Is there a correspondence between principles of omniscience and computability classes?

My question will be speculative and therefore a little vague.

I wonder if attempts have been made to define a correspondence between, on the one hand, limited principles of omniscience that can be added to some form of constructive mathematics (perhaps second-order Heyting arithmetic) and, on the other hand, computability classes (in classical logic) defined by means of computability relative to some higher-type functional.

In order to be somewhat less vague, let me give an example of what I expect such a program would place in correspondence:

• The “Limited Principle of Omniscience” (LPO) is the statement (which is a triviality in classical logic) that if $$f \colon \mathbb{N} \to \{0,1\}$$ then either $$\exists n.f(n)=0$$ or $$\forall n.f(n)=1$$.

• In the context of classical computability theory, the type-2 functional $$\mathsf{E}$$ is the function $$\{0,1\}^{\mathbb{N}} \to \{0,1\}$$ defined by $$\mathsf{E}(f) = 0$$ if $$\exists n.f(n)=0$$ and $$\mathsf{E}(f) = 1$$ if $$\forall n.f(n)=1$$ (precisely because the LPO holds in classical logic, $$\mathsf{E}$$ is total): see Hinman, Recursive-Theoretic Hierarchies (1978), p. 262. We can then develop a theory of computability relative to this functional, with the classical result that the functions $$\mathbb{N}\to\mathbb{N}$$ computable in $$\mathsf{E}$$ are precisely the ones which are hyperarithmetical ($$\Delta^1_1$$): Hinman, op. cit., theorem 1.8 (p. 267). (Also, there is an ordinal associated to the situation, namely the Church-Kleene ordinal.)

Now it's not just that the LPO and the $$\mathsf{E}$$ described above look a lot the same: in one direction, the LPO asserts that $$\mathsf{E}$$ is total, and in the other direction, if we form the topos analogous to the effective topos but starting from functions computable in $$\mathsf{E}$$ (as partial combinatorial algebra), we should obtain a topos which validates the LPO. (I say “should” because I didn't check this too carefully: it seems intuitively clear, but maybe there's a hidden gotcha that I missed. There is certainly some relation with the situation described in this paper by van Oosten, but sadly no mention is made there of LPO.)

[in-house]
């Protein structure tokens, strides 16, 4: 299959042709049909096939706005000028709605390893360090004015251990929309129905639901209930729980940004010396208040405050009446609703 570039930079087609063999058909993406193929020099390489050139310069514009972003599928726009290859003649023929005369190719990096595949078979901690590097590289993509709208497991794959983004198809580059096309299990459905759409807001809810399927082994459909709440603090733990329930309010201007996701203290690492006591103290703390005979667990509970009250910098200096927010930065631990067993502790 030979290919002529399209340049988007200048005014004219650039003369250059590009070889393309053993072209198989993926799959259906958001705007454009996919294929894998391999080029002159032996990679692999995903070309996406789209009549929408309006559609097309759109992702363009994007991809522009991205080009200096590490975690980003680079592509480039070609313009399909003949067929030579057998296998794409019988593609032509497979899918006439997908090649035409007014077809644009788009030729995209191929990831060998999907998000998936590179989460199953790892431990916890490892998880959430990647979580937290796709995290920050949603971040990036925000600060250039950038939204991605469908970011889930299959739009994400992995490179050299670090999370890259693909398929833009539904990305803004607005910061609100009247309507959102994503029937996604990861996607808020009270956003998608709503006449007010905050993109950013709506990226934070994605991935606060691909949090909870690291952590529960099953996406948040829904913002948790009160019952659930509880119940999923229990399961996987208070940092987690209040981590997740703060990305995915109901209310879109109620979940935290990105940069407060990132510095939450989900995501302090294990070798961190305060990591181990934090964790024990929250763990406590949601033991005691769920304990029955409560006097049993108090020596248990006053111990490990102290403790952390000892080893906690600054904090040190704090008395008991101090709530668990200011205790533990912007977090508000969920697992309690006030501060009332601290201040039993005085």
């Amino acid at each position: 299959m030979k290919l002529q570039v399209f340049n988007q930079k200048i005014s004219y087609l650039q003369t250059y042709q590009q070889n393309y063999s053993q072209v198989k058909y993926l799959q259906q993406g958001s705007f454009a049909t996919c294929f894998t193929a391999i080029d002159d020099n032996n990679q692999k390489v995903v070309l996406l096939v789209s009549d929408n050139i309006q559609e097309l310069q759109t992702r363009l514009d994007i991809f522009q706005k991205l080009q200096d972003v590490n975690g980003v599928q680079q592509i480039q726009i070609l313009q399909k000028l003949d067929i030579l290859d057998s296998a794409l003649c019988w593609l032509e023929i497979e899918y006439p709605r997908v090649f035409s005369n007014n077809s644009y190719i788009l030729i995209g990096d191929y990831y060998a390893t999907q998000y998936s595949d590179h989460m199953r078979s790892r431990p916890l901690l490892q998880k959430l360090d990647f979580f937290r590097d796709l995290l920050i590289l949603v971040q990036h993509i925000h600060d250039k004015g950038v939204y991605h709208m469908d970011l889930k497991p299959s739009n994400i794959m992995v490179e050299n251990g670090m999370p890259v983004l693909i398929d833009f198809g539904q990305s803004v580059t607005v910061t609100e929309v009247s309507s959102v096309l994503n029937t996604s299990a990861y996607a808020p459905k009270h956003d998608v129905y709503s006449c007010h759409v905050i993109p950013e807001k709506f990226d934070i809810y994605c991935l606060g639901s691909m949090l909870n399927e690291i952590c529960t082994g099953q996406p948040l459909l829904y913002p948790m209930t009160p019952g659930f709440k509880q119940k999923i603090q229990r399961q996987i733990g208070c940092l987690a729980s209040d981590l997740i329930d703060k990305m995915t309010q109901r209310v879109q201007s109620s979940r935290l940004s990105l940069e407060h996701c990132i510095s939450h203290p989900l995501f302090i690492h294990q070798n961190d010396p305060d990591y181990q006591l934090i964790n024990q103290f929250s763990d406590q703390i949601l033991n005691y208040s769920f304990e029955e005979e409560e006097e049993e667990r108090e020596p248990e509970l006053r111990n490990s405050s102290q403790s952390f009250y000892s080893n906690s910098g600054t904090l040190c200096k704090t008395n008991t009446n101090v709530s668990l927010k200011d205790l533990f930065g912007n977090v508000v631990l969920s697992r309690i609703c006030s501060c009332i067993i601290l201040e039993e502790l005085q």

So I would expect this hypothetical correspondence to pair LPO with functions computable in $$\mathsf{E}$$. Similarly, I would expect it to pair $$\mathsf{E}_1$$ (defined in Hinman, op. cit., p. 263, and associated with the first computably inaccessible ordinal) with the statement that “every binary tree is either finite or has an infinite branch”. And perhaps it might go below Church-Turing computability and associate the latter with Markov's principle (which holds in the effective topos and appears to be related to Kleene's unbounded search operator).

Does this make sense? Have there been attempts to establish such a correspondence? Are there obvious stumbling blocks which would make it unrealistic? Or is this, perhaps, a banal idea which many have thought of before (I can hardly claim that pointing the analogy between LPO and $$\mathsf{E}$$ is a deep insight!), but which nobody knows how to formalize?

PS: While writing this question, I noticed this preprint by Takyuki Kihara which seems very much related to what I'm asking for, except that the author seems to consider oracles (computability in functions $$\mathbb{N}\to\mathbb{N}$$), not higher-type functionals such as $$\mathsf{E}$$.

See Rathjen, Constructive Zermelo–Fraenkel set theory and the limited principle of omniscience for a proof that adding $$\mathbf{LPO}$$ to $$\mathbf{CZF}$$ does not change the consistency strength. This does indeed use a realizability model over $$E$$-recursive functions as in Hinman as part of the proof.
I think it should be possible to phrase some of this stuff in terms of subtoposes of the effective topos, although I would have to think some more to be sure. This is still a bit speculative. If you have a family of local operators $$j_i : \Omega \to \Omega$$ indexed over $$i \in I$$ you can take define the (internal) meet as $$(\bigwedge_{i \in I} j_i)(p) := \forall i\,j_i(p)$$. I think $$\mathbf{LPO}$$ will have the property of being stable under internal meets (in the sense that if it is forced by each local operator $$j_i$$, then it is forced by $$\bigwedge_i j_i$$). This would correspond to a largest subtopos of the effective topos that satisfies $$\mathbf{LPO}$$. If you look at which functions $$\mathbb{N} \to \mathbb{N}$$ are representable as morphisms from the natural number object to itself in the subtopos, I expect it would be exactly the hyperarithmetic ones. This is the same property that Van Oosten showed for Pitts' local operator, but it's not clear to me whether it is the same local operator, or just shares this property.